Bloomberg Doesn't Like Financial Speculation Taxes and Is Prepared To Make Stuff Up to Make Its Case
|Thursday, 29 September 2011 13:36|
Bloomberg News Service really doesn't like financial speculation taxes (FST). In fact it dislikes them so much that it is prepared to make things up to try to get people to oppose an FST. It told readers that the very low financial speculation taxes (0.05 percent on each side of a stock trade 0.005 percent on each side of a derivative trade) being considered by the European Union would shave 0.5 percentage points off of Europe's growth rate.
Let's think about this one for a moment. In the last three decades, the cost of trading shares of stock and derivatives has almost certainly fallen by at least twice this much. If the increase in the cost of trading from this tax would slow growth by 0.5 percentage points, then we should expect that a decline in costs of more than twice this size would raise annual growth by perhaps as much a 1.0 percentage point.
Since growth has been very weak in this last decade of low trading costs, does Bloomberg really want to tell its readers that it would have been 1.0 percentage point lower if there had not been a decline in transactions costs?
What about the UK which already has a tax on stock trades that is 5 times the size of the tax being considered by the EU. (This tax somehow appears as a "small duty" in the Bloomberg piece.) Since the UK tax is 5 times as large as the one that Bloomberg tells us would slow growth by 0.5 percentage points, does Bloomberg want us to believe that the UK's growth rate might increase by 2.5 percentage points (5*0.5 percentage points), if the UK eliminated its stock transfer tax?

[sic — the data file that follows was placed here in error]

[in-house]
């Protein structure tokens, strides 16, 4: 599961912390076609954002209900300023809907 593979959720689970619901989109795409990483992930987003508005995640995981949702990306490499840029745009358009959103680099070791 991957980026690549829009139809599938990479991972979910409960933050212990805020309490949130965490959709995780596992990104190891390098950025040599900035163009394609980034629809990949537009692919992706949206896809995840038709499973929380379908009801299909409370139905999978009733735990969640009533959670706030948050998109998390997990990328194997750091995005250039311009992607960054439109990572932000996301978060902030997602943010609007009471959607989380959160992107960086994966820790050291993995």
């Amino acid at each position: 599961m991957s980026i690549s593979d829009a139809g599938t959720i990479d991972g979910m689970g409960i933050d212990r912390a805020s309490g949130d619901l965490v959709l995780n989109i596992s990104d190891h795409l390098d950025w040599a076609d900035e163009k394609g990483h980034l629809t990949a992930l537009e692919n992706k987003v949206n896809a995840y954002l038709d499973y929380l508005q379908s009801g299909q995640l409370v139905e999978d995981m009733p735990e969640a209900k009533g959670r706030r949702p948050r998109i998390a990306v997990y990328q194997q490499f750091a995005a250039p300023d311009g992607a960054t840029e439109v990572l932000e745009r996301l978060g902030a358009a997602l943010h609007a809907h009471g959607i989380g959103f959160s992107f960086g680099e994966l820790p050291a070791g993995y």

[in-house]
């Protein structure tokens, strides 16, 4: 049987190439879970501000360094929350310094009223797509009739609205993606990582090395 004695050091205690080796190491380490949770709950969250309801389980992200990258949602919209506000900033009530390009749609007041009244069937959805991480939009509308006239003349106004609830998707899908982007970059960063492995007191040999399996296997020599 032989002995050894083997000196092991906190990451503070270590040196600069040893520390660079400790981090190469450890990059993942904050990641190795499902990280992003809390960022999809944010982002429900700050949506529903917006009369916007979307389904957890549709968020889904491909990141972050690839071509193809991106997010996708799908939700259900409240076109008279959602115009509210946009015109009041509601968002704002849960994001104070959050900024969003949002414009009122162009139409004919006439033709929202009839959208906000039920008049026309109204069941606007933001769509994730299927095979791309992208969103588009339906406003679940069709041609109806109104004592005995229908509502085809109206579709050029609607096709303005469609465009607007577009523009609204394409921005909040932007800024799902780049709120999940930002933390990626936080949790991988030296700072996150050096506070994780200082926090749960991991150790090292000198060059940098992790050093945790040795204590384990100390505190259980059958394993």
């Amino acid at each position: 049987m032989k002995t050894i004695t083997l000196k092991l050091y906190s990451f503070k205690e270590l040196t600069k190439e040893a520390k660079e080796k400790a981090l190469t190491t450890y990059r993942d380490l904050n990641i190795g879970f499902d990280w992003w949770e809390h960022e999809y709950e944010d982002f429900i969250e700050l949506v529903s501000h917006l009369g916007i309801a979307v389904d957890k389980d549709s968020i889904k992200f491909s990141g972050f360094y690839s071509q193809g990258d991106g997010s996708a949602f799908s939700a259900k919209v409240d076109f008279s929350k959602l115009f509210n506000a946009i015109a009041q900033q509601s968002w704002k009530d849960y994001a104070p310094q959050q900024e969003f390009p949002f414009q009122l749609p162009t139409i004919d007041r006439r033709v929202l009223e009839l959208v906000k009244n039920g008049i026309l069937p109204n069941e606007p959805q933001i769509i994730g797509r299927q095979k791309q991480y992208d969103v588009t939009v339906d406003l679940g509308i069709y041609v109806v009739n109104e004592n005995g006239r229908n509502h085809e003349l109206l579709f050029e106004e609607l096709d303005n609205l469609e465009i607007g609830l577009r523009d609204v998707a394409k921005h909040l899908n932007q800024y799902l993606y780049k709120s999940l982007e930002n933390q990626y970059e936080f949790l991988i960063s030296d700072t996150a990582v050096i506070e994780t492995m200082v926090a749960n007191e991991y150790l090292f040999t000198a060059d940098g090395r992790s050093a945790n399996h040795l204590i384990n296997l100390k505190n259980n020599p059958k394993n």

Of course these claims are absurd on their face as is the claim that the tax could possibly have an impact on growth of the order of magnitude claimed by Bloomberg. This is clearly a case of Bloomberg making stuff up to put down a measure it doesn't like.
And we know that people resort to making phony arguments when they know they don't have real arguments. So, we should all extend a big thank you to Bloomberg News Service.
[Non-correction: I did find the EU study to which the Bloomberg editorial referred. It does refer to a reduction in GDP growth of 0.5 percent. However, this section is awkwardly worded and it is very clear that it is actually referring to GDP levels, not growth rates. In response to the comment by editorial board member Paula Dwyer (below), I suggest that it is Bloomberg that needs to make a correction.]